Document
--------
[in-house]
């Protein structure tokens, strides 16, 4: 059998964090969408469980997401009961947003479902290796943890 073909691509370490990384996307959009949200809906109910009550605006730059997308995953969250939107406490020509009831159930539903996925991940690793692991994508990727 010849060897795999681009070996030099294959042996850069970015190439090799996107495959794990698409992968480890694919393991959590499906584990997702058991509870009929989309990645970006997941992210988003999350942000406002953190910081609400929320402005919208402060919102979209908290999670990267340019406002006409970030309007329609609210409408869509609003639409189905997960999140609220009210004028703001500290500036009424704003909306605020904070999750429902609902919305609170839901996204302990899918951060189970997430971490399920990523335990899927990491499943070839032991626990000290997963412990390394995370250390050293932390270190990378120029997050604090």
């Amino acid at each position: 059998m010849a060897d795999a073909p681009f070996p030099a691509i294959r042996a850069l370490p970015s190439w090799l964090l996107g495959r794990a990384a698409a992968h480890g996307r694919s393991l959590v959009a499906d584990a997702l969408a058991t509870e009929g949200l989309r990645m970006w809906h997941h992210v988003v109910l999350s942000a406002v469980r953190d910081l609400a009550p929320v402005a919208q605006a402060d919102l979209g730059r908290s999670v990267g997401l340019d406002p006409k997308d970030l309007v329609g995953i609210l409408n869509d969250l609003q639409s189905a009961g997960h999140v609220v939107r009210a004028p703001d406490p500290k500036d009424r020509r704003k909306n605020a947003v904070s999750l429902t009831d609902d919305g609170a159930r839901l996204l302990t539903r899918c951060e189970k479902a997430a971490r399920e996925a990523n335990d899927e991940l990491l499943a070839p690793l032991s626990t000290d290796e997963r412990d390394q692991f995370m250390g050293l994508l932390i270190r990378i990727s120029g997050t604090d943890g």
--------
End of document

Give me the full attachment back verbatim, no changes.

[in-house]
């Protein structure tokens, strides 16, 4: 059998964090969408469980997401009961947003479902290796943890 073909691509370490990384996307959009949200809906109910009550605006730059997308995953969250939107406490020509009831159930539903996925991940690793692991994508990727 010849060897795999681009070996030099294959042996850069970015190439090799996107495959794990698409992968480890694919393991959590499906584990997702058991509870009929989309990645970006997941992210988003999350942000406002953190910081609400929320402005919208402060919102979209908290999670990267340019406002006409970030309007329609609210409408869509609003639409189905997960999140609220009210004028703001500290500036009424704003909306605020904070999750429902609902919305609170839901996204302990899918951060189970997430971490399920990523335990899927990491499943070839032991626990000290997963412990390394995370250390050293932390270190990378120029997050604090």
């Amino acid at each position: 059998m010849a060897d795999a073909p681009f070996p030099a691509i294959r042996a850069l370490p970015s190439w090799l964090l996107g495959r794990a990384a698409a992968h480890g996307r694919s393991l959590v959009a499906d584990a997702l969408a058991t509870e009929g949200l989309r990645m970006w809906h997941h992210v988003v109910l999350s942000a406002v469980r953190d910081l609400a009550p929320v402005a919208q605006a402060d919102l979209g730059r908290s999670v990267g997401l340019d406002p006409k997308d970030l309007v329609g995953i609210l409408n869509d969250l609003q639409s189905a009961g997960h999140v609220v939107r009210a004028p703001d406490p500290k500036d009424r020509r704003k909306n605020a947003v904070s999750l429902t009831d609902d919305g609170a159930r839901l996204l302990t539903r899918c951060e189970k479902a997430a971490r399920e996925a990523n335990d899927e991940l990491l499943a070839p690793l032991s626990t000290d290796e997963r412990d390394q692991f995370m250390g050293l994508l932390i270190r990378i990727s120029g997050t604090d943890g």